# How does function c2d in MATLAB manage fractional delay?

the function c2d allows to convert a continuous laplace transfer function to a discrete z-transform transfer function. The base method is the Zero Order Holder. In example:

   s=tf('s');
P=3/(3+s);
Pd=c2d(P,0.1); % 0.1 is the sampling time


Produces

$$\frac{0.25918178 }{z - 0.74081822068}$$

$$0.74081822068 = e^{-0.1 \ \cdot \ 3}$$ as expected.

If we had a delay to the tf such as

$$e^{-2 s} \ \frac{3}{3+s}$$

the conversion will result obviously in:

$$z^{-20} \ \frac{0.25918178 }{z - 0.74081822068}$$

But if we introduce a delay not multiple of $$0.1$$ like this:

$$e^{-1.95 \ s} \ \frac{3}{3+s}$$

it will produce:

$$z^{-20} \ \frac{0.1393 z + 0.1199}{z - 0.7408}$$

As stated here, for "ZOH Method for Systems with Time Delays":

1. Decomposes the delay $$\tau$$ as $$\tau=kT+\rho$$ with $$0\le\rho<\tau$$
2. Absorbs the fractional delay $$\rho$$ into $$H(s)$$.

I ask how it is done the second step (if it is known), so how are calculated the coefficient of the numerator

$$0.1393 z + 0.1199$$

and why that algorithm adds a zero to the transfer function and increases the order of the numerator to compensate the fractional delay. Actually, the algorithm seems provide good results:

Thank you.

• Can I show you how to do $\LaTeX$ markup for your math? And then you'll use that in the future? Commented Nov 10, 2023 at 16:22
• @robertbristow-johnson of course, thank you very much, sorry, it is my first question! Commented Nov 10, 2023 at 16:27
• Hay, just FYI, you had the $z$ is the numerator in your original posting. Removing it from the numerator is just like multiplying by $z^{-1}$, which adds a delay of one sample to the transfer function. Does that enter into your accounting of total delay? Commented Nov 10, 2023 at 18:47
• Sorry @robertbristow-johnson I do not understand your point. I need to find $${(1-z^{-1}) \mathcal{Z}{ \left\\{ \mathcal{L^{-1}} \left\\{ \frac {1}{s} \left(\frac{3}{3+s} \right) \right\\}\right\\}}}$$ and this result in $$\frac{0.25918178}{z−0.74081822068}$$ . No z at numerator. Commented Nov 14, 2023 at 10:47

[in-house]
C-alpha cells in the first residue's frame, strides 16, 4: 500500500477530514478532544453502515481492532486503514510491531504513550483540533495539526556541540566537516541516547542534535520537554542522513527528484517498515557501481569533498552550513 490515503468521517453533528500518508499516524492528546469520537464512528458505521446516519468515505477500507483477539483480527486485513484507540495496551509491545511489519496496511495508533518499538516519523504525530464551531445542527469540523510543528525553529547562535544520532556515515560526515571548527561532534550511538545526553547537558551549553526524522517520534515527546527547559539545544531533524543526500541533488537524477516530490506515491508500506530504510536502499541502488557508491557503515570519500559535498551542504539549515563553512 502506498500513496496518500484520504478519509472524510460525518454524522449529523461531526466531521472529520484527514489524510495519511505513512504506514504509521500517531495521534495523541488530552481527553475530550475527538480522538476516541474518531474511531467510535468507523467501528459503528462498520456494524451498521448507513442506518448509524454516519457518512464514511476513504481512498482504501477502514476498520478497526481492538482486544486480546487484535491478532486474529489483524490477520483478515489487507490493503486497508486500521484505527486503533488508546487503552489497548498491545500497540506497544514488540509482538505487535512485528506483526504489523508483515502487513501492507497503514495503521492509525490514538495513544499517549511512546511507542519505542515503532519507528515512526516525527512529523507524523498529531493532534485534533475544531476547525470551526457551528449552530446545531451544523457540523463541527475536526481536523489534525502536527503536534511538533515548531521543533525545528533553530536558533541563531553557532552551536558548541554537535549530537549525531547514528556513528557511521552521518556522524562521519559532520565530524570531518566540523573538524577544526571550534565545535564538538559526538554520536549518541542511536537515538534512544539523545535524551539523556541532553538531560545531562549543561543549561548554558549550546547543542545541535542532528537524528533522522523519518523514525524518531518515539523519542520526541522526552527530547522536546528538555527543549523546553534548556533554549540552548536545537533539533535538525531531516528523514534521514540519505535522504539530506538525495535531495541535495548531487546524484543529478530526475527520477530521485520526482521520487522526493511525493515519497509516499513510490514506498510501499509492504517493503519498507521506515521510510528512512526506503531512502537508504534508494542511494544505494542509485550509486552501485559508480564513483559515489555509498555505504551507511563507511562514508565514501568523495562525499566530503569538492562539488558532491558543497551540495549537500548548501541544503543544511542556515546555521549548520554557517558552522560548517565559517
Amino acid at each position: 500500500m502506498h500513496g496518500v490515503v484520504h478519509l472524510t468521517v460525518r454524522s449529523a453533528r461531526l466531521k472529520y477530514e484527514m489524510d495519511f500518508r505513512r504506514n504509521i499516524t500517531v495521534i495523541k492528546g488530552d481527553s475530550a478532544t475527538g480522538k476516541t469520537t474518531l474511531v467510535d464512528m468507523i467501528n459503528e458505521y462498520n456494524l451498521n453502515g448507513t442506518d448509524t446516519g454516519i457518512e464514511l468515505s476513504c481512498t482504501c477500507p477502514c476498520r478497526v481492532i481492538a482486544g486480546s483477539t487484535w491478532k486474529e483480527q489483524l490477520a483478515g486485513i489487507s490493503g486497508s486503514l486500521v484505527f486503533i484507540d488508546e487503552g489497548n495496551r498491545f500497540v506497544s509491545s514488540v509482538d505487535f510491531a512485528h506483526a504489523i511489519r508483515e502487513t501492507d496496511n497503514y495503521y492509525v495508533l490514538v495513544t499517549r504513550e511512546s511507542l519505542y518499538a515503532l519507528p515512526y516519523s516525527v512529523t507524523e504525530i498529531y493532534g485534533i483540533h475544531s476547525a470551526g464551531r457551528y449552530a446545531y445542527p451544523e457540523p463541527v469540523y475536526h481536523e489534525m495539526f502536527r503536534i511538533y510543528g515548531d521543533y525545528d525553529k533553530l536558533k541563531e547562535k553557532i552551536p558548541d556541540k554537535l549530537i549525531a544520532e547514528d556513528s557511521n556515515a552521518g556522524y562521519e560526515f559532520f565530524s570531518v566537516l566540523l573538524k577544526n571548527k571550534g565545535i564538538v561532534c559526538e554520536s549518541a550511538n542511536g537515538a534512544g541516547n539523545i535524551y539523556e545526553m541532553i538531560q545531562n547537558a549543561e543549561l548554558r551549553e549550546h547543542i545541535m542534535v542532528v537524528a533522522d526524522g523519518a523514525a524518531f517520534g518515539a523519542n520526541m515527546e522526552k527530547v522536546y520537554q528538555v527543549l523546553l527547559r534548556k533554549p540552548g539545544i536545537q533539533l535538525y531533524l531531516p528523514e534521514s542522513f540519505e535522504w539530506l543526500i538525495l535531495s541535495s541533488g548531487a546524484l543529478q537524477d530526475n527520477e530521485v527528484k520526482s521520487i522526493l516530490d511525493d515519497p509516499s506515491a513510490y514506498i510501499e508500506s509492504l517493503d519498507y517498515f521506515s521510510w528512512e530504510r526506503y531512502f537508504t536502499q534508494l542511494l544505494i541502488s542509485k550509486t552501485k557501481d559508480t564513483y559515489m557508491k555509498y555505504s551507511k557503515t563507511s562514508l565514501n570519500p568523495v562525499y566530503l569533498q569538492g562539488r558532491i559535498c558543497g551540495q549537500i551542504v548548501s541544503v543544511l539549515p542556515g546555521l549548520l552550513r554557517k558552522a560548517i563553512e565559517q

• Is this the expression you meant to say? $$(1-z^{-1}) \mathcal{Z} \left\{ \mathscr{L^{-1}} \left\{ \frac{1}{s} \left( \frac{3}{3+s} \right) \right\} \right\}$$ Commented Nov 15, 2023 at 22:08

The zero-order hold (ZOH) discretization is the same as the step-invariant method, which means that the step response of the discrete-time system equals the continuous-time step response at the sample instants. That's what is shown in the figure in your question.

The calculation of the discrete-time transfer function is performed as follows: factoring out a delay of $$20$$ samples, we're left with the following continuous-time transfer function:

$$H(s)=\frac{3e^{\tau s}}{s+3},\qquad \tau=0.05\tag{1}$$

The Laplace transform of the step response is

$$G(s)=\frac{H(s)}{s}=\frac{3e^{\tau s}}{s(s+3)}=e^{\tau s}\left(\frac{1}{s}-\frac{1}{s+3}\right)\tag{2}$$

The corresponding step response is

$$g(t)=\left(1-e^{-3(t+\tau)}\right)u(t+\tau)\tag{3}$$

For the ZOH (step-invariant) discretization we require the step response of the discrete-time system to be

\begin{align*} g_d[n] = g(nT) &= \left(1-e^{-3(nT+\tau)}\right)u(nT+\tau)\\ &= \left(1-e^{-3\tau}\left(e^{-3T}\right)^n\right)u[n]\tag{4} \end{align*}

where $$T$$ is the sampling interval. The discrete-time unit step sequence $$u[n]$$ equals $$u(nT+\tau)$$ because $$|\tau|.

The $$\mathcal{Z}$$-transform of $$(4)$$ is

$$G_d(z)=\frac{1}{1-z^{-1}}-\frac{e^{-3\tau}}{1-e^{-3T}z^{-1}}\tag{5}$$

The transfer function of the discrete-time system is

\begin{align*} H_d(z)=(1-z^{-1})G_d(z) &= 1-e^{-3\tau}\frac{1-z^{-1}}{1-e^{-3T}z^{-1}}\\ &= \frac{1-e^{-3\tau}+\left(e^{-3\tau}-e^{-3T}\right)z^{-1}}{1-e^{-3T}z^{-1}}\tag{6} \end{align*}

With $$\tau=0.05$$ and $$T=0.1$$ you obtain exactly the numbers returned by Matlab.

• If found myself Friday this same solution, I would write it, but you come earlier. Happy that I was right! Thank you. Commented Nov 13, 2023 at 16:21